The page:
Google Apps Soon Ending Support for IE9 Users

By Todd R. Weiss  |  Posted 2013-11-06

Google Apps Soon Ending Support for IE9 Users

For Google Apps users, a dependable Web browser is key to accessing and using their files and documents in the cloud. For Apps users who are still browsing with Microsoft's Internet Explorer 9, that means they will have to upgrade soon to IE 10 or 11, the two latest versions of IE, to be able to continue to access and work on their files using Google Apps.

That's because Google will soon end its support for Apps using IE9 as it transitions users to the two latest versions of IE, according to a Nov. 5 post on the Google Apps Updates Blog.

"We would like to remind you of the Google Apps browser support policy, the set of guidelines for Google Apps services interoperability support," the post states. "We support the latest version of Google Chrome (which automatically updates whenever it detects that a new version of the browser is available) as well as the current and prior major release of Firefox, Internet Explorer and Safari on a rolling basis. Each time a new version of one of these browsers is released, we begin supporting the update and stop supporting the third-oldest version."

In this case, since Microsoft has unveiled IE11, the IE9 version will lose support for Apps under Google's succession plan.

"Google's test plans have been adjusted to now stop all testing and engineering work related to Internet Explorer 9 (IE9), as Internet Explorer 11 (IE11) was released on 17 October 2013," the post states. "End users who access Gmail and other Google Apps services from an unsupported browser will be notified within the next few weeks through an in-product notification message or a [pop-up] page with information about modern browsers and how to upgrade to them."

The upcoming changes affect users of Google Apps for Business, Education, and Government, according to Google.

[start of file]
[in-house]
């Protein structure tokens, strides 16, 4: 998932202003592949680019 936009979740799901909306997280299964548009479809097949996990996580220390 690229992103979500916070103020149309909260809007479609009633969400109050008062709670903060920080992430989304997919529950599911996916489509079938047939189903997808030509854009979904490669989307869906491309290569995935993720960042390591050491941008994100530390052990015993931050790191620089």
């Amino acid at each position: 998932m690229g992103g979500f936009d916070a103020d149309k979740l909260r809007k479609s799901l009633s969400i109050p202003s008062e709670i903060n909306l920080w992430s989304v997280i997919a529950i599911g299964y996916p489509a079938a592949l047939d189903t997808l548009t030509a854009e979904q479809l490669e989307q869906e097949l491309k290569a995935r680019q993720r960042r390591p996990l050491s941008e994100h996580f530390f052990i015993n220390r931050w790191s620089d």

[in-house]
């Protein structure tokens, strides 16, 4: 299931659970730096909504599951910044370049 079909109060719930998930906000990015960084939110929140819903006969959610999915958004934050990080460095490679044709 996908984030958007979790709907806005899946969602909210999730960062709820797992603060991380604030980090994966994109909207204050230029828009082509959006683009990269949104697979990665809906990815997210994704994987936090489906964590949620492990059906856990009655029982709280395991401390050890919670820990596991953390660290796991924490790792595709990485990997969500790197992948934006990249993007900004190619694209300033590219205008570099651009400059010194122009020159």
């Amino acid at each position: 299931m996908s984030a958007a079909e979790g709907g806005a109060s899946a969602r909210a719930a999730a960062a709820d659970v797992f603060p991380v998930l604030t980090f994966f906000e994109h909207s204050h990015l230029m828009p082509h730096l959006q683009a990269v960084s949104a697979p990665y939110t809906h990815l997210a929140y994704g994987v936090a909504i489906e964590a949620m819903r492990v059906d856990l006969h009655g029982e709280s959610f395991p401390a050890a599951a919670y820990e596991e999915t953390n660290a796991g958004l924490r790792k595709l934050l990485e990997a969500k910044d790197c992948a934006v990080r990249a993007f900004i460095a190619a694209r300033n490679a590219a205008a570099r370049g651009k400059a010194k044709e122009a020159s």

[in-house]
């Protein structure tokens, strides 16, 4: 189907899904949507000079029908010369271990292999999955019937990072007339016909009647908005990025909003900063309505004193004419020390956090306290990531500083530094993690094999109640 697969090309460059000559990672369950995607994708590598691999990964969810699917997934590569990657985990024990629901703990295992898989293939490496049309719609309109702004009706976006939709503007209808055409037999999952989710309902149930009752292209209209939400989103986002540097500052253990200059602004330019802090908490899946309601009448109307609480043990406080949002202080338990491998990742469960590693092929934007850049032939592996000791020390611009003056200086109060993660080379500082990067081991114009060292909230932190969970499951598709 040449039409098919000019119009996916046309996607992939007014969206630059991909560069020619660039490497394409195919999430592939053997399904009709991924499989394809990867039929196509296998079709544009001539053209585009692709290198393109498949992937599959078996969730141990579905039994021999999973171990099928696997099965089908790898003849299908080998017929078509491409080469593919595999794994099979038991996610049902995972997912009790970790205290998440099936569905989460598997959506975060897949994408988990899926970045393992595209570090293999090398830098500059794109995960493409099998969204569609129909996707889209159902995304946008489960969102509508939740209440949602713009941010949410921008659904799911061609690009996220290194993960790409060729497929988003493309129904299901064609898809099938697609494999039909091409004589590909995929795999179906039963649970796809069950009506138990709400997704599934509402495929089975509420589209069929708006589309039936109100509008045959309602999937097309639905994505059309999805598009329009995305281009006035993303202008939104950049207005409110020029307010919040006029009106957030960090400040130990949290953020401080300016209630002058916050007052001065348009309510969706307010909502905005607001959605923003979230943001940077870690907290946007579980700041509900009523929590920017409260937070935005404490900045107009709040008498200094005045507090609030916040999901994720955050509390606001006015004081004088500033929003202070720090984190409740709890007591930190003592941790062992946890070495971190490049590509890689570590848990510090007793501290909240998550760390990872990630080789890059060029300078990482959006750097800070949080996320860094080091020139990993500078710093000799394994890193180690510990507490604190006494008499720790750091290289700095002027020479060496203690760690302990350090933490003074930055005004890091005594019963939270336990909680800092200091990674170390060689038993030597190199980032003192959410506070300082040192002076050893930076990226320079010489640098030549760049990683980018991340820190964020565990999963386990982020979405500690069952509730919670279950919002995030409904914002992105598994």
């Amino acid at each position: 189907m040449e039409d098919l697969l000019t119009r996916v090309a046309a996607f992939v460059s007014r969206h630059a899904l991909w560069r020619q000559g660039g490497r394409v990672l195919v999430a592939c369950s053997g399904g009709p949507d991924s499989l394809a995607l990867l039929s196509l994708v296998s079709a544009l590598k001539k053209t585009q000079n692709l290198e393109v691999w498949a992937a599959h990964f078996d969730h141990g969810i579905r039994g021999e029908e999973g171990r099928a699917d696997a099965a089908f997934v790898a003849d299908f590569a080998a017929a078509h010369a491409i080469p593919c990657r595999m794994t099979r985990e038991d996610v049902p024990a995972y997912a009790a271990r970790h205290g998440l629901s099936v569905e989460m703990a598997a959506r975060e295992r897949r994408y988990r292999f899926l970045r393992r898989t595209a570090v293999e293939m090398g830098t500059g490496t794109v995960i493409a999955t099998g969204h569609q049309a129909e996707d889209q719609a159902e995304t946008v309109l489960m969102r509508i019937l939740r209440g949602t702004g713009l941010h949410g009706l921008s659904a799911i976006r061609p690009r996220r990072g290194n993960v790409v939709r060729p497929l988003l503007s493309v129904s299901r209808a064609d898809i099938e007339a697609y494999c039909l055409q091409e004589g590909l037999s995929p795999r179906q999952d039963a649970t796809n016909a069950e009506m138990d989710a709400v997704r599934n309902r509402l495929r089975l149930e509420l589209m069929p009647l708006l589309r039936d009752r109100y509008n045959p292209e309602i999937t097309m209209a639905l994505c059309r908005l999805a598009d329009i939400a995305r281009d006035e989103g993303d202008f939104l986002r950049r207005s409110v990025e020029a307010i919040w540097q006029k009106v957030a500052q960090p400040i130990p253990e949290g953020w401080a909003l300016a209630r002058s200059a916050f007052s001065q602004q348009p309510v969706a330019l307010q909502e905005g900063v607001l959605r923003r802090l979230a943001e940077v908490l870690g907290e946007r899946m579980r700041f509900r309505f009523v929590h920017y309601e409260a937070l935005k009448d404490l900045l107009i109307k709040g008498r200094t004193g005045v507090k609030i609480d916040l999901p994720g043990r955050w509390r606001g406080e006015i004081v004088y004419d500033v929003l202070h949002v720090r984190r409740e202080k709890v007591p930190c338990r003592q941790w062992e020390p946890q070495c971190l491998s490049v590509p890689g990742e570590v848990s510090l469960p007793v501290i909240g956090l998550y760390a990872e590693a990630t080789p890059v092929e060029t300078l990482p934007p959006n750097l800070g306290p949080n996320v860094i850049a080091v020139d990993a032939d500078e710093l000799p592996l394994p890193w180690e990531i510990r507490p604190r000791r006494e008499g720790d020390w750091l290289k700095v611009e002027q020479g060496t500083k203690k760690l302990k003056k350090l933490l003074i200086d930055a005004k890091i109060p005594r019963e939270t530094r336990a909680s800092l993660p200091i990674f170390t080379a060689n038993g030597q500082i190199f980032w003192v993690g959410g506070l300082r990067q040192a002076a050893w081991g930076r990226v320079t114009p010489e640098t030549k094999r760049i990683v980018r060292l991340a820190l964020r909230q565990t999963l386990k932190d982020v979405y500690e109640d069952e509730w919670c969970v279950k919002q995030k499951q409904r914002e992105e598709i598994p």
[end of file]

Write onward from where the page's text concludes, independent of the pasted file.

The last time that Google Apps made a similar transition was in September 2012, when IE8 users had to make the same transition to either IE9 or IE10 as Google Apps dropped support for the IE8 version of the browser, according to an earlier eWEEK report.

 The current IE10 version of the browser will be supported by Google Apps until a future IE12 is released.

The Google Apps policy of supporting only the latest browsers began in June 2011 as big changes were beginning to arrive from new Web standards, such as HTML5. Newer, modern browser versions support many new capabilities that are not possible using older, outdated browsers, according to Google.

The changes mean that users who are still running older browsers and even older computer-operating systems will have to make decisions on what to do if they want to continue to use Google Apps. For users who are still running Windows XP machines, IE8 was the last of Microsoft's Internet Explorer browsers that would run on the soon-to-be-retired operating system. IE9, IE10 and IE11 weren't built to operate on XP. That means that XP users—and there are still plenty of them out there—must upgrade their operating systems and browsers if they want to keep using Google Apps.

Google Apps Soon Ending Support for IE9 Users

Windows XP SP3 will no longer be supported in any way by Microsoft starting April 8, 2014, according to Microsoft. As of that date, there will be no new Windows XP security updates, non-security hotfixes, free or paid assisted support options, or online technical content updates.

When Google Apps dropped support for myriad older browsers such as Firefox 3.5, Internet Explorer 7 and Safari 3 in August 2011, users were told by Google that they "may have trouble using certain features in Gmail, Google Calendar, Google Talk, Google Docs and Google Sites, and eventually these apps may stop working entirely."

In December 2012, Google dropped its then-free Google Apps for Business services. Google made the move after deciding that most business users were quickly outgrowing it and signing up for paid accounts that offered additional services. The paid Google Apps for Business accounts started in 2007 when Google began charging $50 per user annually, a fee that provided larger inbox mail storage, access to Google APIs to allow businesses to build custom apps and other extra services. Google also added apps versions specifically aimed at governments, universities and schools.

In October 2012, Google added some key benefits—phone and email support—for paying customers of its Google Apps services when they are accessed through Google's Chrome Web browser. That means that Google Apps for Business, Education and Government customers can get direct support on Chrome installation, functionality, security, browser policy settings and Google Apps interoperability for Windows, Mac OS X and Linux. Customers with free Google Apps accounts are not eligible for phone or email support, but can continue to use Google's free online help services and forums.

Rocket Fuel